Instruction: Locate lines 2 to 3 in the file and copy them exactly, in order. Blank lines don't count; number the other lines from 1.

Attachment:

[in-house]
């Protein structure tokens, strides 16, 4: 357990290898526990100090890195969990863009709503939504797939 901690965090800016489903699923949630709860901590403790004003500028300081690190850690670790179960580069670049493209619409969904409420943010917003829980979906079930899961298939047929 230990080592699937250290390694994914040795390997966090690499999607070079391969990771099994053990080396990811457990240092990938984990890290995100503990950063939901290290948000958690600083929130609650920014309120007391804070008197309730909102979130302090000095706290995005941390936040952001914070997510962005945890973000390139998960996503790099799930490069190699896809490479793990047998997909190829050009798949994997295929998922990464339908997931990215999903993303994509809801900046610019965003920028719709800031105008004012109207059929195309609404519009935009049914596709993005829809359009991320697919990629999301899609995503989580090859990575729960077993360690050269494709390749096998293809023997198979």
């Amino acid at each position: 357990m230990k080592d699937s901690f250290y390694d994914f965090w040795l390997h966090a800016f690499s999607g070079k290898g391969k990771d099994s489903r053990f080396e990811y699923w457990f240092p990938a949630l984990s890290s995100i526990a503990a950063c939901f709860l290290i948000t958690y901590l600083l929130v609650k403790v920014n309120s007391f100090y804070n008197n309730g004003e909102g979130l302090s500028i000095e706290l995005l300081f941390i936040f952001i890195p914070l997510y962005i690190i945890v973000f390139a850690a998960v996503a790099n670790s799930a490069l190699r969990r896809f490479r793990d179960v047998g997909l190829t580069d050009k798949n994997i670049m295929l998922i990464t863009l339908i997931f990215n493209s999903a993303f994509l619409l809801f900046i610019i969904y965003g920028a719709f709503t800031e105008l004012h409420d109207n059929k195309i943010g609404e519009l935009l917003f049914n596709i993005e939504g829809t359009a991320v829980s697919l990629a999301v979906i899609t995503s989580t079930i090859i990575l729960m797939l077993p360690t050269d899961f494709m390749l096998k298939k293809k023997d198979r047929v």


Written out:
């Protein structure tokens, strides 16, 4: 357990290898526990100090890195969990863009709503939504797939 901690965090800016489903699923949630709860901590403790004003500028300081690190850690670790179960580069670049493209619409969904409420943010917003829980979906079930899961298939047929 230990080592699937250290390694994914040795390997966090690499999607070079391969990771099994053990080396990811457990240092990938984990890290995100503990950063939901290290948000958690600083929130609650920014309120007391804070008197309730909102979130302090000095706290995005941390936040952001914070997510962005945890973000390139998960996503790099799930490069190699896809490479793990047998997909190829050009798949994997295929998922990464339908997931990215999903993303994509809801900046610019965003920028719709800031105008004012109207059929195309609404519009935009049914596709993005829809359009991320697919990629999301899609995503989580090859990575729960077993360690050269494709390749096998293809023997198979």
């Amino acid at each position: 357990m230990k080592d699937s901690f250290y390694d994914f965090w040795l390997h966090a800016f690499s999607g070079k290898g391969k990771d099994s489903r053990f080396e990811y699923w457990f240092p990938a949630l984990s890290s995100i526990a503990a950063c939901f709860l290290i948000t958690y901590l600083l929130v609650k403790v920014n309120s007391f100090y804070n008197n309730g004003e909102g979130l302090s500028i000095e706290l995005l300081f941390i936040f952001i890195p914070l997510y962005i690190i945890v973000f390139a850690a998960v996503a790099n670790s799930a490069l190699r969990r896809f490479r793990d179960v047998g997909l190829t580069d050009k798949n994997i670049m295929l998922i990464t863009l339908i997931f990215n493209s999903a993303f994509l619409l809801f900046i610019i969904y965003g920028a719709f709503t800031e105008l004012h409420d109207n059929k195309i943010g609404e519009l935009l917003f049914n596709i993005e939504g829809t359009a991320v829980s697919l990629a999301v979906i899609t995503s989580t079930i090859i990575l729960m797939l077993p360690t050269d899961f494709m390749l096998k298939k293809k023997d198979r047929v």